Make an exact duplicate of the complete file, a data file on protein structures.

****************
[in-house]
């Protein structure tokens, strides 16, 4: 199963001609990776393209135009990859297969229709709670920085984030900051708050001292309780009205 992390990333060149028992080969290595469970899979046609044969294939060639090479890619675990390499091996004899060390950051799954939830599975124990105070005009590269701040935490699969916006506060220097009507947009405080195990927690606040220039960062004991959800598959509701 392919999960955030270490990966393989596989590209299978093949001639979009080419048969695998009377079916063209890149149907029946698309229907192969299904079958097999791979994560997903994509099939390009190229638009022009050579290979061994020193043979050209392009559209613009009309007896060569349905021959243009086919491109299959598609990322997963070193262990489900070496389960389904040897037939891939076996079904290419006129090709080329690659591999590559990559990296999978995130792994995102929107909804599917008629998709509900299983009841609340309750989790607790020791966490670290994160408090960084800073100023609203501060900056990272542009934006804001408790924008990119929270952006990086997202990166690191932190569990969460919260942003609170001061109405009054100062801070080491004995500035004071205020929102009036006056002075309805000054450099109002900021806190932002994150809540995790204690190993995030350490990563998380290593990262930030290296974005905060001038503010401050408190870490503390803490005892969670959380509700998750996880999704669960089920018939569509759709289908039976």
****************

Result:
[in-house]
């Protein structure tokens, strides 16, 4: 199963001609990776393209135009990859297969229709709670920085984030900051708050001292309780009205 992390990333060149028992080969290595469970899979046609044969294939060639090479890619675990390499091996004899060390950051799954939830599975124990105070005009590269701040935490699969916006506060220097009507947009405080195990927690606040220039960062004991959800598959509701 392919999960955030270490990966393989596989590209299978093949001639979009080419048969695998009377079916063209890149149907029946698309229907192969299904079958097999791979994560997903994509099939390009190229638009022009050579290979061994020193043979050209392009559209613009009309007896060569349905021959243009086919491109299959598609990322997963070193262990489900070496389960389904040897037939891939076996079904290419006129090709080329690659591999590559990559990296999978995130792994995102929107909804599917008629998709509900299983009841609340309750989790607790020791966490670290994160408090960084800073100023609203501060900056990272542009934006804001408790924008990119929270952006990086997202990166690191932190569990969460919260942003609170001061109405009054100062801070080491004995500035004071205020929102009036006056002075309805000054450099109002900021806190932002994150809540995790204690190993995030350490990563998380290593990262930030290296974005905060001038503010401050408190870490503390803490005892969670959380509700998750996880999704669960089920018939569509759709289908039976």